In a move apparently designed to attract advertisers ahead of its upcoming stock market flotation, Twitter has introduced expanded video and image content to its users' Twitter feeds.
The change means that any picture or video tweeted by a user automatically appears as a preview beneath the text of their tweet, with no option to remove it.
While Twitter has claimed that its new format allows users to share and view their content more easily, many users have expressed dismay at what they see as unwarranted pandering to advertisers.
Some users have even complained that Twitter is now effectively selling "banner ads".
This is because so-called "promoted tweets", a system whereby companies pay to have certain tweets given extra exposure, will now involve more visually arresting imagery. Advertisers can include pictures and even videos of their products that will appear on users' timelines without their consent.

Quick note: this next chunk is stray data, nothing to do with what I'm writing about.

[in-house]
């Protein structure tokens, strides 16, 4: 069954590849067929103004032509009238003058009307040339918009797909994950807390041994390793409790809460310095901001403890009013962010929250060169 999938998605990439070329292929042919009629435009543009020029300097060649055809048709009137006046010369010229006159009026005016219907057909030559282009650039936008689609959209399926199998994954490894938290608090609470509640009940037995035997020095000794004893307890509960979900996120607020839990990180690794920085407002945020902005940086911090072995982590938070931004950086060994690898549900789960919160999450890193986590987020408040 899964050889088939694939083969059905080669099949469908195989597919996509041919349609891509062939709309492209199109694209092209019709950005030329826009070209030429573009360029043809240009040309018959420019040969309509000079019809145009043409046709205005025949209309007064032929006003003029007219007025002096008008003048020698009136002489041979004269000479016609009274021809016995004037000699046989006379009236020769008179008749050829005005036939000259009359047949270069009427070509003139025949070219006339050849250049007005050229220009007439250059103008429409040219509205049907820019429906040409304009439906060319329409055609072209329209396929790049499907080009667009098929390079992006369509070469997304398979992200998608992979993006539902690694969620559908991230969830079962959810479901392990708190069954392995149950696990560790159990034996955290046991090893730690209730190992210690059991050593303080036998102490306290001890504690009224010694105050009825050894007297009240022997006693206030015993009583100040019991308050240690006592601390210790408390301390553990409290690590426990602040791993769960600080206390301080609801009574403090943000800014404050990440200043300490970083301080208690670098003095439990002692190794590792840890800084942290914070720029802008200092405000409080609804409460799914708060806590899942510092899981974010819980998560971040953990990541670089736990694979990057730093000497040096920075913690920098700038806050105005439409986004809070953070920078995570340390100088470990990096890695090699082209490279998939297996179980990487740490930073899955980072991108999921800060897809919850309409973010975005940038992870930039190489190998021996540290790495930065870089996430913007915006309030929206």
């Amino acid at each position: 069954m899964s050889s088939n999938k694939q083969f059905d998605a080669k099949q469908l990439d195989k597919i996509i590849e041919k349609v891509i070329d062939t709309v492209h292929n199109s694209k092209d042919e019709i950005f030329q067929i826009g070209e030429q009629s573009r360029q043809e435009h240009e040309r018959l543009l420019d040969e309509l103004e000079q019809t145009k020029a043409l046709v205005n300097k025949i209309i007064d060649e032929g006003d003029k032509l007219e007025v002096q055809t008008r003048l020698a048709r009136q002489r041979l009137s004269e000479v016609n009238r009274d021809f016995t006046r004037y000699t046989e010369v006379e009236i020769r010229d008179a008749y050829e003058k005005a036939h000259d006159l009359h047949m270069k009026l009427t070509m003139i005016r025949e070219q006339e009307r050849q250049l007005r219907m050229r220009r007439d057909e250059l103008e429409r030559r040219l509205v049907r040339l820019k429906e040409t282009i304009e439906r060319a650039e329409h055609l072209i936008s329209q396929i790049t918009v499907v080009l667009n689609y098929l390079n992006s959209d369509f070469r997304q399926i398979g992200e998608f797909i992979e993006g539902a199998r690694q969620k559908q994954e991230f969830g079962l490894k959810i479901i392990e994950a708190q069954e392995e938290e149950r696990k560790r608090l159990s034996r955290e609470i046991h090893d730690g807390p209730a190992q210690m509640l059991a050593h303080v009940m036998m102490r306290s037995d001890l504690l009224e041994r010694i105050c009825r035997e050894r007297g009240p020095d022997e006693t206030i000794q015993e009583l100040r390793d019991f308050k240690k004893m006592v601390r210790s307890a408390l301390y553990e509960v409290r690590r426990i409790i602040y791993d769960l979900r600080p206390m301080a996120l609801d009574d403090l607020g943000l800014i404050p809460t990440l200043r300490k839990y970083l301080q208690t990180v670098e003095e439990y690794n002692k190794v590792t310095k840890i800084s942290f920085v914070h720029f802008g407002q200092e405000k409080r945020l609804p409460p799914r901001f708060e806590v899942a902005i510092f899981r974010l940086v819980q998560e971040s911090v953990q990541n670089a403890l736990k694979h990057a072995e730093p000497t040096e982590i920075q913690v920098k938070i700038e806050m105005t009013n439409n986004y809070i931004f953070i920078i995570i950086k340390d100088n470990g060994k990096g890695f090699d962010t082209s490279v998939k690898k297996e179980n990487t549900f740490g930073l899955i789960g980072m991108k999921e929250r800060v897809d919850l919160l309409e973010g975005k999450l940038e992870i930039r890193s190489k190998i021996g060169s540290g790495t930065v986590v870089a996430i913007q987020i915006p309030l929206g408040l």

While this will likely improve the advertisements' click-through rate (CTR), it could backfire if users are irritated or overwhelmed by the glut of new imagery.
Some have also criticised what they see to be the duplicitous nature of Twitter's announcements on the subject of the update.
However, some have reacted less negatively, suggesting that the change could result in a better experience for Twitter users.
The move is seen as an attempt to increase the financial prospects for company ahead of its initial public offering set for 7 November.
Twitter last week said that it would price its IPO shares at $17 (£10.58) to $20 (£12.45) a piece, valuing the online messaging company at up to about $11 billion (£6.85 billion), slightly lower than the $15 billion (£9.33 billion) that analysts expected.
A more comprehensive and attractive advertising package may help reassure top investors that the San Francisco-based microblogging site is a solid prospect for the future. Still, if the price of that is undermining the loyalty of its over 550 million users, in the long term Twitter could be doing itself more harm than good.